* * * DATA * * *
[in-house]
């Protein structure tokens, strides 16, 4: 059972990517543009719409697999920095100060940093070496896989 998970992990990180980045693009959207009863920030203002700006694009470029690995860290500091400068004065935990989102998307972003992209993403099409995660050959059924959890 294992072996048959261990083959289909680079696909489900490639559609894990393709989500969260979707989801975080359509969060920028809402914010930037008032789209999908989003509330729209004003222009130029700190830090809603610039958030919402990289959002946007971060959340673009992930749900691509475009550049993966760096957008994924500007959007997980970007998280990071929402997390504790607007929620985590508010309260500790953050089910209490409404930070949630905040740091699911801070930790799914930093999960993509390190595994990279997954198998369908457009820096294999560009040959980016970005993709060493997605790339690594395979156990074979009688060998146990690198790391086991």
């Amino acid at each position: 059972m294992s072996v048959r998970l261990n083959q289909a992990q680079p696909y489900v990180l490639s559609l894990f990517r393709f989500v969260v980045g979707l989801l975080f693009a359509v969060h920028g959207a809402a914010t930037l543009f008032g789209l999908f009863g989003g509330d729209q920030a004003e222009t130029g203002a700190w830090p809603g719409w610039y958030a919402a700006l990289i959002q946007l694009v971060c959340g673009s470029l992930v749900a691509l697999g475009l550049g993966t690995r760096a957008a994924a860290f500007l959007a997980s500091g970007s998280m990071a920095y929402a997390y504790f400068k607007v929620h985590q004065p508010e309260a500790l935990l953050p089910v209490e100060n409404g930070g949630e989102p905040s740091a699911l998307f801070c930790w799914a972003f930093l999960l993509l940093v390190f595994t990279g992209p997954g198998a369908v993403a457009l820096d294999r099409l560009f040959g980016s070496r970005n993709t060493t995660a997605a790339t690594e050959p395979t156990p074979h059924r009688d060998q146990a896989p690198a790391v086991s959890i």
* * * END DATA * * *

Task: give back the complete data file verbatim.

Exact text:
[in-house]
């Protein structure tokens, strides 16, 4: 059972990517543009719409697999920095100060940093070496896989 998970992990990180980045693009959207009863920030203002700006694009470029690995860290500091400068004065935990989102998307972003992209993403099409995660050959059924959890 294992072996048959261990083959289909680079696909489900490639559609894990393709989500969260979707989801975080359509969060920028809402914010930037008032789209999908989003509330729209004003222009130029700190830090809603610039958030919402990289959002946007971060959340673009992930749900691509475009550049993966760096957008994924500007959007997980970007998280990071929402997390504790607007929620985590508010309260500790953050089910209490409404930070949630905040740091699911801070930790799914930093999960993509390190595994990279997954198998369908457009820096294999560009040959980016970005993709060493997605790339690594395979156990074979009688060998146990690198790391086991």
């Amino acid at each position: 059972m294992s072996v048959r998970l261990n083959q289909a992990q680079p696909y489900v990180l490639s559609l894990f990517r393709f989500v969260v980045g979707l989801l975080f693009a359509v969060h920028g959207a809402a914010t930037l543009f008032g789209l999908f009863g989003g509330d729209q920030a004003e222009t130029g203002a700190w830090p809603g719409w610039y958030a919402a700006l990289i959002q946007l694009v971060c959340g673009s470029l992930v749900a691509l697999g475009l550049g993966t690995r760096a957008a994924a860290f500007l959007a997980s500091g970007s998280m990071a920095y929402a997390y504790f400068k607007v929620h985590q004065p508010e309260a500790l935990l953050p089910v209490e100060n409404g930070g949630e989102p905040s740091a699911l998307f801070c930790w799914a972003f930093l999960l993509l940093v390190f595994t990279g992209p997954g198998a369908v993403a457009l820096d294999r099409l560009f040959g980016s070496r970005n993709t060493t995660a997605a790339t690594e050959p395979t156990p074979h059924r009688d060998q146990a896989p690198a790391v086991s959890i």